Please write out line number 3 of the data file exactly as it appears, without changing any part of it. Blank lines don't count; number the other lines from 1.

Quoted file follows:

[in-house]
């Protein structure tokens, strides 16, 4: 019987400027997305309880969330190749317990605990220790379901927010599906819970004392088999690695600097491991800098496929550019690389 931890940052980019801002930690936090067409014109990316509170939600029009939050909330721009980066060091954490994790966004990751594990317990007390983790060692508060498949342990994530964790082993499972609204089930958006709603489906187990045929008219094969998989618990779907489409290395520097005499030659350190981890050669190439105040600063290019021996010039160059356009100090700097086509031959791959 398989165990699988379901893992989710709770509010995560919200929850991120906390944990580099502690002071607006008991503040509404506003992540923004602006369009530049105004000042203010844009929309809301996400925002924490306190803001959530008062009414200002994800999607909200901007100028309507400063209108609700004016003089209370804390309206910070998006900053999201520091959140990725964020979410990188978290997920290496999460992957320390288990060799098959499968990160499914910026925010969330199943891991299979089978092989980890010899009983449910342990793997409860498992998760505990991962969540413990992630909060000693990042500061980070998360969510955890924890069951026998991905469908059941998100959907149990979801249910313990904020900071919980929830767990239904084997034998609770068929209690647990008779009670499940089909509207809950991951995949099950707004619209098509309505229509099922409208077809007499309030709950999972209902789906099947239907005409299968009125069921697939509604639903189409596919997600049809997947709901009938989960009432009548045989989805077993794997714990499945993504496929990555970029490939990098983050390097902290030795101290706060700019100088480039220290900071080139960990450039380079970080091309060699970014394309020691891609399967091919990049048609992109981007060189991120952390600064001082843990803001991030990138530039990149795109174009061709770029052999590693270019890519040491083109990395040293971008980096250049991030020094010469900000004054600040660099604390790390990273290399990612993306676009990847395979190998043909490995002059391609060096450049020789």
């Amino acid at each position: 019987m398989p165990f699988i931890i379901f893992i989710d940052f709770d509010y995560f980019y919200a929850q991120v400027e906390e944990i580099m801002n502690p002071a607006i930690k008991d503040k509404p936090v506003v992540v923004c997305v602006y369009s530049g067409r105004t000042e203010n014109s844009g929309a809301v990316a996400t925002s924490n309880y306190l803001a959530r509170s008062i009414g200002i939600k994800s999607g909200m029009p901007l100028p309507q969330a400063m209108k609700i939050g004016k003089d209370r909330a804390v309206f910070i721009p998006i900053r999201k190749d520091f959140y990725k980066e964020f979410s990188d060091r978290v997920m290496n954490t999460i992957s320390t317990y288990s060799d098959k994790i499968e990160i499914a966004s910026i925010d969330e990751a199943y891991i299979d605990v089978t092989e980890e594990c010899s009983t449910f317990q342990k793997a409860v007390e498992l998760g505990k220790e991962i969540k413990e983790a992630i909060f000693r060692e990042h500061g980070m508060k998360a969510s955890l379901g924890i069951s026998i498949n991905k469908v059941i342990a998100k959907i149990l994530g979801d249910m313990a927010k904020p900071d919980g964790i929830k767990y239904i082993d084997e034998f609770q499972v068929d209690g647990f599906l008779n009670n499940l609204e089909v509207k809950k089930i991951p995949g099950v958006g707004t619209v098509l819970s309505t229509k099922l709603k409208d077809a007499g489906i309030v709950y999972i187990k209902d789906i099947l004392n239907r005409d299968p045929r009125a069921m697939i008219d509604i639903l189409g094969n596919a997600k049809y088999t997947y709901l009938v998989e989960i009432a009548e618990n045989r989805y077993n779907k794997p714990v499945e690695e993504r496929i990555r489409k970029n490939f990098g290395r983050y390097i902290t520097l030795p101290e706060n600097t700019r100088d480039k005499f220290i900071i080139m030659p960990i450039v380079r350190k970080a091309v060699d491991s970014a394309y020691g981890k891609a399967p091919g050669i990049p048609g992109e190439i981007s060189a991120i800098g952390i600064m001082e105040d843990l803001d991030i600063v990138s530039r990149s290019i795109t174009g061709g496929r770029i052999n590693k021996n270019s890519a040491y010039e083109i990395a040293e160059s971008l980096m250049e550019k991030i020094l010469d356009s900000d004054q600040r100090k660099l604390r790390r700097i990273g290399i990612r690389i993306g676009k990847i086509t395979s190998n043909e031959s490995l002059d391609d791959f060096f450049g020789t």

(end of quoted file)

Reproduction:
């Amino acid at each position: 019987m398989p165990f699988i931890i379901f893992i989710d940052f709770d509010y995560f980019y919200a929850q991120v400027e906390e944990i580099m801002n502690p002071a607006i930690k008991d503040k509404p936090v506003v992540v923004c997305v602006y369009s530049g067409r105004t000042e203010n014109s844009g929309a809301v990316a996400t925002s924490n309880y306190l803001a959530r509170s008062i009414g200002i939600k994800s999607g909200m029009p901007l100028p309507q969330a400063m209108k609700i939050g004016k003089d209370r909330a804390v309206f910070i721009p998006i900053r999201k190749d520091f959140y990725k980066e964020f979410s990188d060091r978290v997920m290496n954490t999460i992957s320390t317990y288990s060799d098959k994790i499968e990160i499914a966004s910026i925010d969330e990751a199943y891991i299979d605990v089978t092989e980890e594990c010899s009983t449910f317990q342990k793997a409860v007390e498992l998760g505990k220790e991962i969540k413990e983790a992630i909060f000693r060692e990042h500061g980070m508060k998360a969510s955890l379901g924890i069951s026998i498949n991905k469908v059941i342990a998100k959907i149990l994530g979801d249910m313990a927010k904020p900071d919980g964790i929830k767990y239904i082993d084997e034998f609770q499972v068929d209690g647990f599906l008779n009670n499940l609204e089909v509207k809950k089930i991951p995949g099950v958006g707004t619209v098509l819970s309505t229509k099922l709603k409208d077809a007499g489906i309030v709950y999972i187990k209902d789906i099947l004392n239907r005409d299968p045929r009125a069921m697939i008219d509604i639903l189409g094969n596919a997600k049809y088999t997947y709901l009938v998989e989960i009432a009548e618990n045989r989805y077993n779907k794997p714990v499945e690695e993504r496929i990555r489409k970029n490939f990098g290395r983050y390097i902290t520097l030795p101290e706060n600097t700019r100088d480039k005499f220290i900071i080139m030659p960990i450039v380079r350190k970080a091309v060699d491991s970014a394309y020691g981890k891609a399967p091919g050669i990049p048609g992109e190439i981007s060189a991120i800098g952390i600064m001082e105040d843990l803001d991030i600063v990138s530039r990149s290019i795109t174009g061709g496929r770029i052999n590693k021996n270019s890519a040491y010039e083109i990395a040293e160059s971008l980096m250049e550019k991030i020094l010469d356009s900000d004054q600040r100090k660099l604390r790390r700097i990273g290399i990612r690389i993306g676009k990847i086509t395979s190998n043909e031959s490995l002059d391609d791959f060096f450049g020789t």